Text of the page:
1061, indicating that the expected increase in hepatitis
morbidity in Vermont is occurring somewhat later than
that in the nation as a whole.
(Reported by Dr. Linus I. Leavens, Director, Com-
municableDisease Control, Vermont Department of Health)

Meningococcal Meningitis Florida

Through lanuarv 18, 1961, fourteen cases of meningo-
coccal meningitis have been reported to the State Board
of Health this year. This is coiisideied to be a rather
unusual occurrence inasmuch as practically no cases
were reported during this pciod lor the two previous
years. So far, no I nrtrentrition )t canf s have been ob-
served. The repois have O:'I. trom nine different coun-
(Continued on page 8)













Morbidity and Mortality Weekly Report 3

Table 2. CASES OF SPECIFIED NOTIFIABLE DISEASES: UNITED STATES, EACH DIVISION AND STATE, AND
PUERTO RICO, FOR WEEKS ENDED JANUARY 23, 1960 AND JANUARY 21, 1961

(y place of occurrence. Numbers under diseases are category numbers of the Seventh Revision of the International Lists, 1955)


Poliomyelitis 080 Brucel-
SMenin- losis
Total Paralytic 080.0,080.1 gitis, (undu-
(Includes cases not specified by type) Nonparalytic aseptic lant
Area Cumulative, Cumulative, fever)
3rd Week first 3 weeks 3rd Week first 3 weeks 080.2 340 pt. 044


1961 1960 1961 1960 1961 1960 1961 1960 1961 1960 1961 1961

UN TED STATES--------- 9 27 39 72 5 20 22 55 3 4 24 8

NEW ENGLAND------------------ 2 5 2 5 -
Maine--------------------- 1 1 1 1 -
lew Hampshire-------------- -
Vermont-------------------- -
Massachusetts-------------- 1 4 1 4 -
Rhode Island--------------- -
Connecticut----------------- -
MIDDLE ATLAIC--------- 7 4 14 6 4 9 1 2 -
New York------------------- 6 13 5 8 1 1 -
New Jersey----------------- 1 1 1 -
Pennsylvania--------------- .- 4 4 -
EAST NORTH CENTRAL----------- 3 5 7 9 2 1 5 2 1 3 2
Ohio--------------------- 1 4 3 8 1 1 2 2 -
Indiana------------------- .- 1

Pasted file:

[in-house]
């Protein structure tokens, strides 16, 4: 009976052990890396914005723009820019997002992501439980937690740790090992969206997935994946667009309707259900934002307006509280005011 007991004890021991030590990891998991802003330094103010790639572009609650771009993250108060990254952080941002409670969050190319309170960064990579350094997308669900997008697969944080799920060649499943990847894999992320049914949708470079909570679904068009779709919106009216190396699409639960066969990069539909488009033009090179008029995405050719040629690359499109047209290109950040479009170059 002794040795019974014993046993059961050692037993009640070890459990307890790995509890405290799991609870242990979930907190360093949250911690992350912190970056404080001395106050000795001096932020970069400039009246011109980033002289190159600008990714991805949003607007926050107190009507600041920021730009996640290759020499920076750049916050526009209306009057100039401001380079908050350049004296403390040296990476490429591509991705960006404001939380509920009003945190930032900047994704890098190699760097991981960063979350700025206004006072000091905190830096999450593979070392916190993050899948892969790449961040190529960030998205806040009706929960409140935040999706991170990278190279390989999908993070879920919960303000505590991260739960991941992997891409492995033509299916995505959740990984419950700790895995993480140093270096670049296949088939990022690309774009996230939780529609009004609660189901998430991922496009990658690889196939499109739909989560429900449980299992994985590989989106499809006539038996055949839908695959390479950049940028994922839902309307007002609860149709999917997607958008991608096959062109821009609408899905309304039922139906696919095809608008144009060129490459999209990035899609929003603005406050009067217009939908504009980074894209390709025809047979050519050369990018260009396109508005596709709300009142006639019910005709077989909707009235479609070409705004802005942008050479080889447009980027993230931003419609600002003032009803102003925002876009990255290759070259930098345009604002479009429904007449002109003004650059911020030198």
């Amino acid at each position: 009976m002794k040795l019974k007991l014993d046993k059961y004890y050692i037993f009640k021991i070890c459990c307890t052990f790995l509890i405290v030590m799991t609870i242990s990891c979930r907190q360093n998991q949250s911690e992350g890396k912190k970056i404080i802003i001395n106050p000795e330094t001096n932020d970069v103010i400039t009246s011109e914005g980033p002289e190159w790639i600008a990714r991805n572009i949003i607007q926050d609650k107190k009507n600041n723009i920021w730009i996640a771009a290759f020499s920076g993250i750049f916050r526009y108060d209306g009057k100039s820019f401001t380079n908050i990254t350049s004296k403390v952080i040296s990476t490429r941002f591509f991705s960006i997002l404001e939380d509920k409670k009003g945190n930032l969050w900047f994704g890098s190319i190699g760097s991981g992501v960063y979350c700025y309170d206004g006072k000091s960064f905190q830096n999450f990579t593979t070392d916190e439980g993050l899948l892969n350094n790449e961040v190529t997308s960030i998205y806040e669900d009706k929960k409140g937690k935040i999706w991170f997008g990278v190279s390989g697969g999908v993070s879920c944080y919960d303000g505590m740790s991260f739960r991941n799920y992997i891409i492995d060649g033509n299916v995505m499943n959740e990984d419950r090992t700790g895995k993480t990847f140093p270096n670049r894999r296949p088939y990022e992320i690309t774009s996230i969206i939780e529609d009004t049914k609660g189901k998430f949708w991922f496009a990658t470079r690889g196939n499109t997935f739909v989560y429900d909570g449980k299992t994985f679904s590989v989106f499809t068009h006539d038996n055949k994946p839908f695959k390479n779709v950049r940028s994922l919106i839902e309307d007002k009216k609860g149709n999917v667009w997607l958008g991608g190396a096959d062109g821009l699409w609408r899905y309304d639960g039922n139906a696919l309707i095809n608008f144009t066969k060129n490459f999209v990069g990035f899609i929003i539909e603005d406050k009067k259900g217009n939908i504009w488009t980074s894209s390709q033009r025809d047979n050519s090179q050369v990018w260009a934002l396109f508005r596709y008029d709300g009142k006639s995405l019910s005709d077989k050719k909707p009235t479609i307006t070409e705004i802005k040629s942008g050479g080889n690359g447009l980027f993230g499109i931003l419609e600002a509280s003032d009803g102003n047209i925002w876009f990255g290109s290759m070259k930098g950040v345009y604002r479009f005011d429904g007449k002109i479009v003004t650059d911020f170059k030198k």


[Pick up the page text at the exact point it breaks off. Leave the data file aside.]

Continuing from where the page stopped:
Illinois----------------- 2 2 1 2
Michigan----------------- 1
Wisconsin------------------ 2 1 2 1 1 1 1 -
WEST NORTH CENTRAL---------- 1 2 1 1 1 1 1 4
Minnesota------------------ 1 1 1 1 1 1 -
Iowa----------------------- 1
Missouri------------------ 1
North Dakota--------------- -
South Dakota--------------- -
Nebraska------------------- I
Kansas--------------------- 2
SOUTH ATLANIIC--------------- 6 3 15 6 2 15 1 -
Delaware------------------- 1 -
Maryland------------------- -
District of Columbia------- 1
Virginia------------------- -
West Virginia-------------- 2 2 2 2 -
North Carolina------------- 2 1 10 2 1 10 -
South Carolina------------- 1 1 -
Georgia-------------------- -
Florida----------- ----- 2 1 2 2 2 -
EAST SOUTH CENTRAL------ 1 5 1 1 1 -
Kentucky---------------- 1 5 1 1 1 -
Tennessee------------------ -
Alabama------------------ -
Mississippi--------------- -
WEST SOT CENTRAL----------- 2 5 1I 2 1 2 3
Arkansas------------------- 2 2 2 -
Louisiana------------------ 3 1 2 1 -
Oklahoma------------------ -
Texas---------------------- 3
MOUNTAIN-------------------- 2 7 4 1 3 3 1 4 1
Montana-------------------- 2 1 4 1 1 3 -
Idaho---------------------- 1 -
Wyoming-----------...------ -
Colorado------------------- 4
New Mexico----------------- -